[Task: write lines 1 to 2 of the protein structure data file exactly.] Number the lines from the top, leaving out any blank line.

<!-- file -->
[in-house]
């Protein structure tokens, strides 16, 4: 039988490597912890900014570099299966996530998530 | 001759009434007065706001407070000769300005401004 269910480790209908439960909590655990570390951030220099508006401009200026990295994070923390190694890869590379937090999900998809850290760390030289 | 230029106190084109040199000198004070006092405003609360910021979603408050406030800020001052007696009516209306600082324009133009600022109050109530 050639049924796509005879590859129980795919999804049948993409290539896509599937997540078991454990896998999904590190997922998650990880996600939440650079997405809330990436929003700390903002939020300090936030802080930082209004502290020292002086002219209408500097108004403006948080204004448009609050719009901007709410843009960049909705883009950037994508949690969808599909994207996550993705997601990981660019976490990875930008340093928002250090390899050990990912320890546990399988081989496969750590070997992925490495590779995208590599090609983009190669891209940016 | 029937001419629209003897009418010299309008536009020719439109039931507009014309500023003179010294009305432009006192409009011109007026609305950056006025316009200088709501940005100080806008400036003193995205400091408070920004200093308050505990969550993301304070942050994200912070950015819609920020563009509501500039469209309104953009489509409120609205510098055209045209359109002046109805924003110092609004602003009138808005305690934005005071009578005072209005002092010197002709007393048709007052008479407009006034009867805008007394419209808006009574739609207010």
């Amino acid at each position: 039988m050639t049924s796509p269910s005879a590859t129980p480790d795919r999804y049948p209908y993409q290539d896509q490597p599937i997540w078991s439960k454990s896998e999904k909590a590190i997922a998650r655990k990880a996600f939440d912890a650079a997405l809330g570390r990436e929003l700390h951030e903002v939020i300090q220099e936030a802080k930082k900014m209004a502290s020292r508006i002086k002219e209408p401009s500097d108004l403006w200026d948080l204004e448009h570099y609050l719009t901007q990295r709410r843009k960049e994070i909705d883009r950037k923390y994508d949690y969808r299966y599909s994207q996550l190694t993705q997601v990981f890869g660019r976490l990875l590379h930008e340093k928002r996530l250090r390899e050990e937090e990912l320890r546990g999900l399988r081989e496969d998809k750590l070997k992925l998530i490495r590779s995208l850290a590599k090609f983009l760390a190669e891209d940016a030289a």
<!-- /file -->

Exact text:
[in-house]
């Protein structure tokens, strides 16, 4: 039988490597912890900014570099299966996530998530 | 001759009434007065706001407070000769300005401004 269910480790209908439960909590655990570390951030220099508006401009200026990295994070923390190694890869590379937090999900998809850290760390030289 | 230029106190084109040199000198004070006092405003609360910021979603408050406030800020001052007696009516209306600082324009133009600022109050109530 050639049924796509005879590859129980795919999804049948993409290539896509599937997540078991454990896998999904590190997922998650990880996600939440650079997405809330990436929003700390903002939020300090936030802080930082209004502290020292002086002219209408500097108004403006948080204004448009609050719009901007709410843009960049909705883009950037994508949690969808599909994207996550993705997601990981660019976490990875930008340093928002250090390899050990990912320890546990399988081989496969750590070997992925490495590779995208590599090609983009190669891209940016 | 029937001419629209003897009418010299309008536009020719439109039931507009014309500023003179010294009305432009006192409009011109007026609305950056006025316009200088709501940005100080806008400036003193995205400091408070920004200093308050505990969550993301304070942050994200912070950015819609920020563009509501500039469209309104953009489509409120609205510098055209045209359109002046109805924003110092609004602003009138808005305690934005005071009578005072209005002092010197002709007393048709007052008479407009006034009867805008007394419209808006009574739609207010």